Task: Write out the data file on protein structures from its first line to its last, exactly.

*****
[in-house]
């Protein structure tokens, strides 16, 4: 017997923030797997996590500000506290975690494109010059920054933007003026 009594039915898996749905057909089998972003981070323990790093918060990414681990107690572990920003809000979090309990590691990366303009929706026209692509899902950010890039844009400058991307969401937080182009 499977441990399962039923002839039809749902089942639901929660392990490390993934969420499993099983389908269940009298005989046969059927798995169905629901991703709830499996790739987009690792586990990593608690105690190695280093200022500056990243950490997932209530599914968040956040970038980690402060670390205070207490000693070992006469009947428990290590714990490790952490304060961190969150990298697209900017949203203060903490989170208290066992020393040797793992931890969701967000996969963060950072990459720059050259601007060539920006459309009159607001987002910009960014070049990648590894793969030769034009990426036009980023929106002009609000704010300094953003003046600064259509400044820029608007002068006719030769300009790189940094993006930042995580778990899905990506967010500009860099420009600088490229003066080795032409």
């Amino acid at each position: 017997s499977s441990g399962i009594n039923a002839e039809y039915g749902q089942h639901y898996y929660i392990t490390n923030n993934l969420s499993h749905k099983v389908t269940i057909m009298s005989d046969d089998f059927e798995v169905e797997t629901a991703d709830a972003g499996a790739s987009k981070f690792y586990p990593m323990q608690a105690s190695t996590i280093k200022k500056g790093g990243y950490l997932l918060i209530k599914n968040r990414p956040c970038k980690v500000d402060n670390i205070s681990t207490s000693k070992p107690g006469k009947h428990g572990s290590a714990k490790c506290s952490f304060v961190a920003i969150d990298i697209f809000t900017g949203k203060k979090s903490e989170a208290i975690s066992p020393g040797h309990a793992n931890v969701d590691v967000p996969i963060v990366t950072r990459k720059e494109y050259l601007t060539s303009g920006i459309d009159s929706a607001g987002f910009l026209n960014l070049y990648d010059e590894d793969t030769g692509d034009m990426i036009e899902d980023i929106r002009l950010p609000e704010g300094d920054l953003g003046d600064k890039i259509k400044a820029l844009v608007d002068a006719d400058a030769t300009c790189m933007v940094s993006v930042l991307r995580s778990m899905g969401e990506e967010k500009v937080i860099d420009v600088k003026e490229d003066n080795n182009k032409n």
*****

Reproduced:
[in-house]
């Protein structure tokens, strides 16, 4: 017997923030797997996590500000506290975690494109010059920054933007003026 009594039915898996749905057909089998972003981070323990790093918060990414681990107690572990920003809000979090309990590691990366303009929706026209692509899902950010890039844009400058991307969401937080182009 499977441990399962039923002839039809749902089942639901929660392990490390993934969420499993099983389908269940009298005989046969059927798995169905629901991703709830499996790739987009690792586990990593608690105690190695280093200022500056990243950490997932209530599914968040956040970038980690402060670390205070207490000693070992006469009947428990290590714990490790952490304060961190969150990298697209900017949203203060903490989170208290066992020393040797793992931890969701967000996969963060950072990459720059050259601007060539920006459309009159607001987002910009960014070049990648590894793969030769034009990426036009980023929106002009609000704010300094953003003046600064259509400044820029608007002068006719030769300009790189940094993006930042995580778990899905990506967010500009860099420009600088490229003066080795032409």
């Amino acid at each position: 017997s499977s441990g399962i009594n039923a002839e039809y039915g749902q089942h639901y898996y929660i392990t490390n923030n993934l969420s499993h749905k099983v389908t269940i057909m009298s005989d046969d089998f059927e798995v169905e797997t629901a991703d709830a972003g499996a790739s987009k981070f690792y586990p990593m323990q608690a105690s190695t996590i280093k200022k500056g790093g990243y950490l997932l918060i209530k599914n968040r990414p956040c970038k980690v500000d402060n670390i205070s681990t207490s000693k070992p107690g006469k009947h428990g572990s290590a714990k490790c506290s952490f304060v961190a920003i969150d990298i697209f809000t900017g949203k203060k979090s903490e989170a208290i975690s066992p020393g040797h309990a793992n931890v969701d590691v967000p996969i963060v990366t950072r990459k720059e494109y050259l601007t060539s303009g920006i459309d009159s929706a607001g987002f910009l026209n960014l070049y990648d010059e590894d793969t030769g692509d034009m990426i036009e899902d980023i929106r002009l950010p609000e704010g300094d920054l953003g003046d600064k890039i259509k400044a820029l844009v608007d002068a006719d400058a030769t300009c790189m933007v940094s993006v930042l991307r995580s778990m899905g969401e990506e967010k500009v937080i860099d420009v600088k003026e490229d003066n080795n182009k032409n």